Alongside the consistent output from its solar panels and wind turbines, an onsite 20GWh/5GW battery facility provide sufficient storage to reliably deliver each and every day, a dedicated, near-constant source of flexible and predictable clean energy for Britain, designed to complement the renewable energy already generated across the UK.
When domestic renewable energy generation in the United Kingdom drops due to low winds and short periods of sun, the project will harvest the benefits of long hours of sun in Morocco alongside the consistency of its convection Trade Winds, to provide a firm but flexible source of zero-carbon electricity.
Morocco has become, over the last 10 years, an international leader in the renewable energy. The country has been a forerunner in the development of large, innovative renewable energy projects worldwide, such as the Noor Ouarzazate Complex, which hold the largest concentrated solar power (CSP) project globally, or its wind integrated program. Furthermore, the country has set up a solid legal framework to foster investments in the renewable energy field.
Most importantly, Morocco benefits from ideal solar and wind resources, required to develop renewable projects that could guarantee suitable power production throughout the year. It has the third highest Global Horizontal Irradiance (GHI) in North Africa, which is 20% greater than Spain’s GHI and over twice that of the UK. Furthermore, the shortest winter day still offers more than 10 hours of sunlight. This helps in providing production profiles that address the needs of the UK power market, especially during periods of low offshore wind production.
This project will rely on the solid Moroccan renewable energy expertise whilst supporting its leading role globally in the fight against climate change and providing further value to its natural resources and reinforcing its renewable energy industry. Xlinks is also consistent with the country’s energy export strategy, which is why it is at the heart of this project.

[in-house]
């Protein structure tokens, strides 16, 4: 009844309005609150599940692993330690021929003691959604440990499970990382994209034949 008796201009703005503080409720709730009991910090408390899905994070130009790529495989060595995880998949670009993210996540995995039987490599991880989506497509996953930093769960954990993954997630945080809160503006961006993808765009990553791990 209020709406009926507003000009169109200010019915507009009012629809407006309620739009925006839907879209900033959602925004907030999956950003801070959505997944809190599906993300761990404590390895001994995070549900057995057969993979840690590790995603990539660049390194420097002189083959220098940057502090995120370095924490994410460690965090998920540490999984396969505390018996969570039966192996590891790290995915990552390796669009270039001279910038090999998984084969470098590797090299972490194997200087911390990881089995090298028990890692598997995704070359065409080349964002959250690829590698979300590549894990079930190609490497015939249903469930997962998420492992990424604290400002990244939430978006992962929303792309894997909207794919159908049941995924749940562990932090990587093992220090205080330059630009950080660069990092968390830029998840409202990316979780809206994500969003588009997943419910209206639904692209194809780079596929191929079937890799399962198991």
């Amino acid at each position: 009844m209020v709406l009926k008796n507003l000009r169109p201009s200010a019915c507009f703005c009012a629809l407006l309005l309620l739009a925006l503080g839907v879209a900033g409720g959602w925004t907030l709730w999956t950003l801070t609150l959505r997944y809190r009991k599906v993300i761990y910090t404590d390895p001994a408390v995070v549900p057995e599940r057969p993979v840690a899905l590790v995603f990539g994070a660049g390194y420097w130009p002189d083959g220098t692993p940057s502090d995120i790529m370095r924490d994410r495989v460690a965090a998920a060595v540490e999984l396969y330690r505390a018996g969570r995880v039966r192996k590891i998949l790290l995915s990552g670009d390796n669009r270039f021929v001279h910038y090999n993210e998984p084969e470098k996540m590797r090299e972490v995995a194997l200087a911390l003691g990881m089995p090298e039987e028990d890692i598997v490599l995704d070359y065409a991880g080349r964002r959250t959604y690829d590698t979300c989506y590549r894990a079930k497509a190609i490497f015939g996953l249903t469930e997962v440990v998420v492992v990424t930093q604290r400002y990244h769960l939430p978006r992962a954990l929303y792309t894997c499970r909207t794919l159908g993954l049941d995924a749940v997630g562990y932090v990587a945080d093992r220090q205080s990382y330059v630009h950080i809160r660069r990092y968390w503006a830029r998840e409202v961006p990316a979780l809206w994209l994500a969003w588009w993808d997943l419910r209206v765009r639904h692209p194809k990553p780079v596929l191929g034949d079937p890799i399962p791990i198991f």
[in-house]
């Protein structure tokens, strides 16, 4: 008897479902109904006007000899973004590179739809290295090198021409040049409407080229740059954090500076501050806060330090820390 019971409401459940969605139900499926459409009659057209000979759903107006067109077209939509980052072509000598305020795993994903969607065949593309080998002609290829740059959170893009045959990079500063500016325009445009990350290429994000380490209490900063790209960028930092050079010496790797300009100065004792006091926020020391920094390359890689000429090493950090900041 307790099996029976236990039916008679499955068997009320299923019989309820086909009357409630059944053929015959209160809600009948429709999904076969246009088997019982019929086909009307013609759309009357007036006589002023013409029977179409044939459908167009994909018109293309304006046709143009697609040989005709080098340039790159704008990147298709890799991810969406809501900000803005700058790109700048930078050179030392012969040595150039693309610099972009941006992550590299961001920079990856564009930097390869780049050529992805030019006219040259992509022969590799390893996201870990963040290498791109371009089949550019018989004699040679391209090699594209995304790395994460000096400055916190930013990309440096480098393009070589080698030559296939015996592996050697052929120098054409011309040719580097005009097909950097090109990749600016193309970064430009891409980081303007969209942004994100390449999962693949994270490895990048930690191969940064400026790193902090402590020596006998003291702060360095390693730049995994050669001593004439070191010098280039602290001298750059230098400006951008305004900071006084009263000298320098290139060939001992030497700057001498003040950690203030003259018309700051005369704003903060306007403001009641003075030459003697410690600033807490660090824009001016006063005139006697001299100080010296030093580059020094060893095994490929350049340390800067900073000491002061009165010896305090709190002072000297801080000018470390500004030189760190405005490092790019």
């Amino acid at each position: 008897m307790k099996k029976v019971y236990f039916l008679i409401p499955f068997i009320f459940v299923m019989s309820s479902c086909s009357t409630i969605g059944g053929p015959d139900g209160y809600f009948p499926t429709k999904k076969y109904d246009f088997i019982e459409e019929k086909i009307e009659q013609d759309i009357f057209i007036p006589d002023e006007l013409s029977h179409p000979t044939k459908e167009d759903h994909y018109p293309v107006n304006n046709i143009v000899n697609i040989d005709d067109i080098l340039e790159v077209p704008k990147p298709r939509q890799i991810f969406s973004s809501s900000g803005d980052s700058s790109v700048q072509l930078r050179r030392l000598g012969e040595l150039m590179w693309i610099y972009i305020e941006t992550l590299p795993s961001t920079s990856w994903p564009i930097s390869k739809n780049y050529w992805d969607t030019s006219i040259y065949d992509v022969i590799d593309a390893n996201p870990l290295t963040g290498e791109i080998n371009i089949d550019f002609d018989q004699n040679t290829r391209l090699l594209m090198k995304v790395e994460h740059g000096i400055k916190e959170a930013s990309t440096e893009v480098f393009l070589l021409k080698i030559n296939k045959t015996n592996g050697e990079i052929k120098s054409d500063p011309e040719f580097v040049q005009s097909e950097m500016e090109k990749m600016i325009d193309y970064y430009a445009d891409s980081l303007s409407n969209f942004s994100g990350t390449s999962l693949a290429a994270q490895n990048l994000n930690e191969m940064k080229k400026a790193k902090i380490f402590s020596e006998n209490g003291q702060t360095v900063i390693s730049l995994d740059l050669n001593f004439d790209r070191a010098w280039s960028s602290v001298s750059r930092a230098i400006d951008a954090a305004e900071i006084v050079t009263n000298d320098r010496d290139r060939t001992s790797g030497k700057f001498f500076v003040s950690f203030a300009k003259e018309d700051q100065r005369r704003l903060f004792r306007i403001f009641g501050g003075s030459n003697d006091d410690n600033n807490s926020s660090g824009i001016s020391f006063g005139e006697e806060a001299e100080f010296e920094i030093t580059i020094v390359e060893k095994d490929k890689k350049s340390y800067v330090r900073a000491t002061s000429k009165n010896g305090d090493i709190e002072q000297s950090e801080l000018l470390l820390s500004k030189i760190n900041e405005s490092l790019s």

Why Great Britain?
The UK is also demonstrably actioning its commitment to the global ambition of achieving net zero emissions by 2050, both leading in the rapid decarbonization of its own economy, and by corralling international action to fulfil the Paris Climate Agreement. In 2019, zero carbon power sources in the United Kingdom outstripped fossil fuel power generation for the first time since the industrial revolution and by 2025, National Grid ESO will have transformed the way the electricity system operates to enable fossil fuel free periods. But to reach a fully decarbonized power sector by 2035, the UK must transform Great Britain’s energy system at pace, while ensuring it remains reliable and affordable for industry and households. Only then can its other carbon intensive sectors, such as transport and heating, decarbonize fast enough to achieve a net zero economy by 2050.
Offshore wind is core to a greener grid, but with wind generation comes a level of instability and system vulnerability. Output can vary greatly from week to week. Historical analysis (Thornton et al., 2017) matching UK wind supply with electricity demand underscores the fact that highest wind generation supply occurs during weakest electricity demand and vice versa. Periods of low generation can coincide with peaks in demand leading to price spikes. Similarly, peaks in generation at night create pressure on the transmission network.
Interconnectors facilitate the efficient cross-border trading of electricity. However, it is not clear that generation connected to our neighbours’ electricity networks will be available to British consumers at an affordable price when required. Remote generation and interconnection between distant geographic regions with inversely correlated weather systems will be more effective at addressing imbalances of supply and demand over longer time periods.